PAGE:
Lorenzana signs deal for China-backed Dito to put up cell towers in military camps

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(FILE PHOTO)

Metro Manila (CNN Philippines, September 8) — China-backed Dito Telecommunity has been officially allowed to put up cell towers inside military camps, Defense Secretary Delfin Lorenzana said Tuesday.

The Cabinet official told House members that he recently signed an agreement allowing the new telecommunications player to install cell towers within camps, similar to mobile service providers Smart and Globe.

Last year, the Armed Forces of the Philippines allowed the country's third telco player to set up communications equipment in its camps, but was halted amid security concerns raised by some lawmakers about allowing the China-backed firm to do so.

RELATED: Barring Chinese-backed Dito from military camps against competition laws – DICT

Lorenzana explained that the document was submitted to him in 2019 but went under Senate review.

"They came out with nothing naman, wala silang complaint or any recommendation on the contract. It was returned to us," he said, noting that the AFP pledged to install safeguards.

However, Cagayan de Oro Representative Rufus Rodriguez said it was wrong to compare Smart and Globe with Dito, as the latter is 40 percent owned by a Chinese state-run company.

"Can you imagine there will be Chinese (individuals) allegedly employees of Dito who may be spies for China – where we have a conflict especially in the West Philippine Sea – entering our camps and being able to secure installations which should not be known by outside forces?" Rodriguez emphasized during the agency's budget hearing.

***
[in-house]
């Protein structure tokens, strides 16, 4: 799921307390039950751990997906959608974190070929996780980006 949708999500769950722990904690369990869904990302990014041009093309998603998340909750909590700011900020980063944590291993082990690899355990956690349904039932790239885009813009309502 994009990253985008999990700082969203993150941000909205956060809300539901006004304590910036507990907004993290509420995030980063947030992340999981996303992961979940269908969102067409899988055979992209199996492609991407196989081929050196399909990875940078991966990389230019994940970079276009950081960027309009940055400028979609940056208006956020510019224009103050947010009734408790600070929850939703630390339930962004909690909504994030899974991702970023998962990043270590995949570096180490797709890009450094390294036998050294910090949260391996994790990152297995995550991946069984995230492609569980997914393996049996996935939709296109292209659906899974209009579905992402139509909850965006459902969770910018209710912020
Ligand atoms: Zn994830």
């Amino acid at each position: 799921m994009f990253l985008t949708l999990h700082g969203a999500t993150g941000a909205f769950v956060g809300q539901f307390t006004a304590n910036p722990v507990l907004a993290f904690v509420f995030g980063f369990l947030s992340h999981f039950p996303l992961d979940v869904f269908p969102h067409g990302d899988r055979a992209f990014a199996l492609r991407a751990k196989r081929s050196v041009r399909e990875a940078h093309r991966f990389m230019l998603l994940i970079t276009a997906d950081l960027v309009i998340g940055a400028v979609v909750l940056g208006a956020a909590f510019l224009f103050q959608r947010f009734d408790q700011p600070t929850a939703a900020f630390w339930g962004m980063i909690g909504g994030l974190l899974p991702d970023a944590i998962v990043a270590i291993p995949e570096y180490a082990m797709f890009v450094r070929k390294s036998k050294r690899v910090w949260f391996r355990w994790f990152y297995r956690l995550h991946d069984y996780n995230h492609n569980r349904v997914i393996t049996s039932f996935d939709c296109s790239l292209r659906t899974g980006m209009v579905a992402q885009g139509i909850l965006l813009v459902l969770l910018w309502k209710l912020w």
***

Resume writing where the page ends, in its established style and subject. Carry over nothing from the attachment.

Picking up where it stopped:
Dito is a brand built through the partnership of businessman Dennis Uy's Udenna Corporation and Beijing-run China Telecom through a $5.4 billion (about ₱60 billion) investment deal last year. The joint venture plans to put up 10,000 cell towers in the next five years.

READ: Bicam on Bayanihan 2 OKs move to expedite cell towers construction

Dito paid a ₱25.7-billion performance bond to the government as it pledged to provide internet service with a speed of 27 megabits per second to more than a third of the population on its first year of operation. Failure to deliver meant the government gets to keep the money.

The third major player pushed back its rollout target from July 2020 to next year, saying lockdowns due to the pandemic delayed its processes.

READ: Duterte tells telcos Smart and Globe to improve services before December

Meanwhile, Lorenzana supported President Rodrigo Duterte's order to honor all other contracts with Chinese firms despite a blacklist by the American government, a retaliatory move against Beijing's incursions in the South China Sea.

"If we will get out of the contract, granting it has been signed, then we will be slapped with huge damage," the defense chief said, adding that projects like the ₱500-billion contract for the Sangley airport upgrade was secured "fair and square."